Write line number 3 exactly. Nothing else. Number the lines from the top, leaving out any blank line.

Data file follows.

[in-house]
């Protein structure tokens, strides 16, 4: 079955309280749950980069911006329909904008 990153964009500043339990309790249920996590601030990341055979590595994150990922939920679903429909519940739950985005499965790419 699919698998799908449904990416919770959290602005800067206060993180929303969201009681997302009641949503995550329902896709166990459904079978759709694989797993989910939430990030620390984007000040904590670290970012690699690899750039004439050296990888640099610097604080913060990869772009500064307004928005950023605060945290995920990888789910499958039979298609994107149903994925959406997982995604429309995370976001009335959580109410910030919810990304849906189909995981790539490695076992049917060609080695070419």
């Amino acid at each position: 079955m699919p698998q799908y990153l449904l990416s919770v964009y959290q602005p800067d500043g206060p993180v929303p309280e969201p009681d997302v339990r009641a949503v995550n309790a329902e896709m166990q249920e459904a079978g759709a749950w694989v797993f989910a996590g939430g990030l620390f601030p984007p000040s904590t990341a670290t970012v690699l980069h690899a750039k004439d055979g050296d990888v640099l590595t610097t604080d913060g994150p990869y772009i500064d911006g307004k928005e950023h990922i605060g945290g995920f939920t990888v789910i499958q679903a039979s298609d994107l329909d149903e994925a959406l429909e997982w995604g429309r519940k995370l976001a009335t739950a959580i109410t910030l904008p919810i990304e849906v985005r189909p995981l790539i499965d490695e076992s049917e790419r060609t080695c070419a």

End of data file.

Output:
């Amino acid at each position: 079955m699919p698998q799908y990153l449904l990416s919770v964009y959290q602005p800067d500043g206060p993180v929303p309280e969201p009681d997302v339990r009641a949503v995550n309790a329902e896709m166990q249920e459904a079978g759709a749950w694989v797993f989910a996590g939430g990030l620390f601030p984007p000040s904590t990341a670290t970012v690699l980069h690899a750039k004439d055979g050296d990888v640099l590595t610097t604080d913060g994150p990869y772009i500064d911006g307004k928005e950023h990922i605060g945290g995920f939920t990888v789910i499958q679903a039979s298609d994107l329909d149903e994925a959406l429909e997982w995604g429309r519940k995370l976001a009335t739950a959580i109410t910030l904008p919810i990304e849906v985005r189909p995981l790539i499965d490695e076992s049917e790419r060609t080695c070419a």